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Out of Order: Good news and good luck
My wife refuses to watch the news. Any news. She will not watch it on TV. She will not radio it free. She will not read even online. She will not view it any time.
It's not, you understand, that she would prefer to be ignorant. She is one of the smartest people I know. She's just tired of bad news—and that is something of which we never seem to run out. So I have taken it as my responsibility to try to find something good to say about the evening news or online papers or whatever source. My inability to provide daily enlightenment, however, sadly proves her point.
Interestingly, the opposite seems to be true these days in the pharmaceutical market. Don't get me wrong; I have read plenty of stories about layoffs and dried-up pipelines, but the early days of summer are a special time—a time when good news runs rife through the press releases, a time when hope is boundless, where seldom is heard a discouraging word and the skies are not cloudy all day. The early days of summer start the latest phase of conference season.
At conferences like those put on by the American Society of Clinical Oncology (ASCO) and the American Diabetes Association (ADA), we learn just how close the latest drugs are to being launched onto the medical landscape, how compounds are one or two tests away from proving broad efficacy, how the long-term safety data and post-hoc analyses have borne out the earlier contention of a drug that is safe and well-tolerated.
And I, along with everyone else, applaud the success and effort that went into realizing these achievements. With news like this, you should crow. Be proud of yourselves for your achievements.
At the same time, however, I wonder about what information is missing. What about the trials that showed drug X was inferior to the current standard of care? Or the diagnostic tests that showed although patient disease improved on drug Y, it did so at the expense of a diminished quality of life?
Now don't send out a lynch mob or give Oliver Stone my phone number. I am not suggesting that anyone is purposefully hiding negative data that could endanger patient lives or falsely improve corporate bottom lines. It is human nature to shout loudly in the face of success and to retrench and rethink in the face of setbacks.
But from a medical and scientific perspective, it is vitally important to know and try to understand all of the data involved in the pursuit of a new drug or therapy. Only hearing about the successes gives us a skewed sense of what is going on and could potentially open us up to running into the same problems time and again.
When we're talking about bacteria or cell cultures in Petri dishes, this is merely an annoyance and an expense. When we're talking about patient involvement in future clinical trials, then the gravity of the risks amplifies.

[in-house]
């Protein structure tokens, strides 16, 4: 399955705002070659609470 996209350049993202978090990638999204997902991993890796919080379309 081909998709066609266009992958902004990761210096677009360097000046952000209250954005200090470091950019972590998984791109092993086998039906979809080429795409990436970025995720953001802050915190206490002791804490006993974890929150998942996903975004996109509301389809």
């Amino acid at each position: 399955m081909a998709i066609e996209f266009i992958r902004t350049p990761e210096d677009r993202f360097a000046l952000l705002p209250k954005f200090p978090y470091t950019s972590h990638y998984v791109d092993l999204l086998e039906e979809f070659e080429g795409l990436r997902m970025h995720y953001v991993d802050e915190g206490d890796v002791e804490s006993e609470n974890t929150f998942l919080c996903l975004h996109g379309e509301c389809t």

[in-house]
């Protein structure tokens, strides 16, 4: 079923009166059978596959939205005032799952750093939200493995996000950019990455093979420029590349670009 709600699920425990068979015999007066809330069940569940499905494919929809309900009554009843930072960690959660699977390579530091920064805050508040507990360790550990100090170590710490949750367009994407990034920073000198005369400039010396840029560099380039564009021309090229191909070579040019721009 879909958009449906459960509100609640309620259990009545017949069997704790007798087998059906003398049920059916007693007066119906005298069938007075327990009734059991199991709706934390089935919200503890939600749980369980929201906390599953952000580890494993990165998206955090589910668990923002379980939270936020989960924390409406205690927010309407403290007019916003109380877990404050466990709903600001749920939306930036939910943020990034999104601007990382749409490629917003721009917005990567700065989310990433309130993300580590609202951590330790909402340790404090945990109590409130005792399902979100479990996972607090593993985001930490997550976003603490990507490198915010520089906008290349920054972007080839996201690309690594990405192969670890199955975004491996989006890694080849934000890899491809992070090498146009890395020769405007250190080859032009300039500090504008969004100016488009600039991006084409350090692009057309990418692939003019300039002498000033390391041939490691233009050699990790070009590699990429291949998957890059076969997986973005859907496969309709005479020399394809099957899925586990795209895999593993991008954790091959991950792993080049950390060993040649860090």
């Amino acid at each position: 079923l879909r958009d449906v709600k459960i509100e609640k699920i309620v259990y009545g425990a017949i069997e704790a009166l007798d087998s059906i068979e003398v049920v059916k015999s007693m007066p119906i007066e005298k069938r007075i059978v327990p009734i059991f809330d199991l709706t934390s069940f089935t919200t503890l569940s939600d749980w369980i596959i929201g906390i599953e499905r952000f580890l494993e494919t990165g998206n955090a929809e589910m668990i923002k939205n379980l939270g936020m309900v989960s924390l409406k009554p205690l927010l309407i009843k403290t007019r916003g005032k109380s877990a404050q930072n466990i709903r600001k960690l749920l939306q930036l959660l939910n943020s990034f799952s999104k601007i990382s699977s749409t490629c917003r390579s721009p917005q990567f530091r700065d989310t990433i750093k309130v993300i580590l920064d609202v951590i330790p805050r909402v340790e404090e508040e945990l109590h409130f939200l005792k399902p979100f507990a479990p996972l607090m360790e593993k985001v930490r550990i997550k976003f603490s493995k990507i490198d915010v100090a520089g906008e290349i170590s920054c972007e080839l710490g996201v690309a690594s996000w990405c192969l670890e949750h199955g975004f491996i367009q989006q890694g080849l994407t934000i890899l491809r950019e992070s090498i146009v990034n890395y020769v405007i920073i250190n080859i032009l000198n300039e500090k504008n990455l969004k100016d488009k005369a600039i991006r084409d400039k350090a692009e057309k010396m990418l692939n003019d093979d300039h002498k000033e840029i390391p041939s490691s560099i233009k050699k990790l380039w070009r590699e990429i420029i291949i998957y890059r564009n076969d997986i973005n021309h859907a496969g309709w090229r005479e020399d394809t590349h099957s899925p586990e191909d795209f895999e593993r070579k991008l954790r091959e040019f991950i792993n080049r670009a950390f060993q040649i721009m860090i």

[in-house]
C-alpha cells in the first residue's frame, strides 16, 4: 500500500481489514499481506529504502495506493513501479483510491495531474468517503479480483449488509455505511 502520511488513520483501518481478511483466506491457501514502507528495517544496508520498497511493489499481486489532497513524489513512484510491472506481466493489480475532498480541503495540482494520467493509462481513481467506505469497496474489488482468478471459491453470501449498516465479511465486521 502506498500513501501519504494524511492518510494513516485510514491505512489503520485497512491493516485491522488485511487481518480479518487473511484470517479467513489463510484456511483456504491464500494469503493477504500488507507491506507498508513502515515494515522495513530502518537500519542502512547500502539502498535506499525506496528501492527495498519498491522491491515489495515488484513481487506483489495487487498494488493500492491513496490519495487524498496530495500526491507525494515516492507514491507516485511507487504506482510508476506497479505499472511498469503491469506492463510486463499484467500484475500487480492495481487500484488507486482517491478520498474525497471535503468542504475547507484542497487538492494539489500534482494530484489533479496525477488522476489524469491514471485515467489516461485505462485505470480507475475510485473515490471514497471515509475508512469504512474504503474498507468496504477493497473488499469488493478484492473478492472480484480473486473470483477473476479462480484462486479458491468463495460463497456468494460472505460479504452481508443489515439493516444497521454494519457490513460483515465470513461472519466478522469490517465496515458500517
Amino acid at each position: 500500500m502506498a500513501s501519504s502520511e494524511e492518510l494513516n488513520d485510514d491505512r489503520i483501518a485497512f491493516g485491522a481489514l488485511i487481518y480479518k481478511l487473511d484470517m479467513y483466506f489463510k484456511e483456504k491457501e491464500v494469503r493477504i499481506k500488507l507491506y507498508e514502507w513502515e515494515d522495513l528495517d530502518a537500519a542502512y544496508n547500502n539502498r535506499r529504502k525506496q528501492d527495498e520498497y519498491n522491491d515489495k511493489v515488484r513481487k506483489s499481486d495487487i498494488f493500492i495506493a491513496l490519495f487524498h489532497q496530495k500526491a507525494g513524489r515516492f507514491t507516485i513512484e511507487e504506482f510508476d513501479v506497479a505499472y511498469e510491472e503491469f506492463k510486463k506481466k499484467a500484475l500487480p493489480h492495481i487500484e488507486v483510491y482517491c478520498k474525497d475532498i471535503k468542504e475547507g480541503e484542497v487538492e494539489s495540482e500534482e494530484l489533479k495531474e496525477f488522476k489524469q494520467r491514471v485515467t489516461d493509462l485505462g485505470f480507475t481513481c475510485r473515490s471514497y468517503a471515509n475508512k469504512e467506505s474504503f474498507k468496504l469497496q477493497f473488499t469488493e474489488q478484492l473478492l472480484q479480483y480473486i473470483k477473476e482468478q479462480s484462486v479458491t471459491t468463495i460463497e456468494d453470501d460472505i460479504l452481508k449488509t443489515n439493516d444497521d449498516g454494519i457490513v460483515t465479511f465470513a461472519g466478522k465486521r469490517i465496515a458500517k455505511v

I appreciate that to some readers, this position will seem incredibly naďve. In a world of instant investor gratification, even a sniff of bad news could send a company's stock reeling. I understand the quandary in which companies find themselves, but I have to believe there is a way to share unappetizing results without it being seen as a failure, of the product or the company.
It's not as though the information doesn't get out there of its own accord, whether through conversations over drinks at side-symposia, or through former employees discussing projects on which they worked. To get ahead of these conversations by sharing results voluntarily affords companies the opportunity to ensure the information is presented fairly and in context.
Which conversation sounds better?
"Did you hear there were safety issues with candidate B? Apparently, two patients died," or, "The candidate B trial was temporarily halted so that we could understand the deaths of two patients in the treatment arm. Analysis showed, however, that the deaths were not treatment-related."
The same data—but totally different interpretations and outcomes.
Bad news isn't inherently bad just because it's not what we expected or wanted, and it should be allowed to inform our subsequent decisions just as much as the good news. We're just going to have to learn to discuss it like adults.
In the meantime, I'll see what I can do about getting my wife to learn about the Ontario budget, fires in North Tonawanda and the latest nonsense from Lindsay Lohan.
Formerly the executive editor of ddn, Willis has worked at both ends of the pharmaceutical industry, from basic research to marketing, and has written about biomedical science for almost two decades.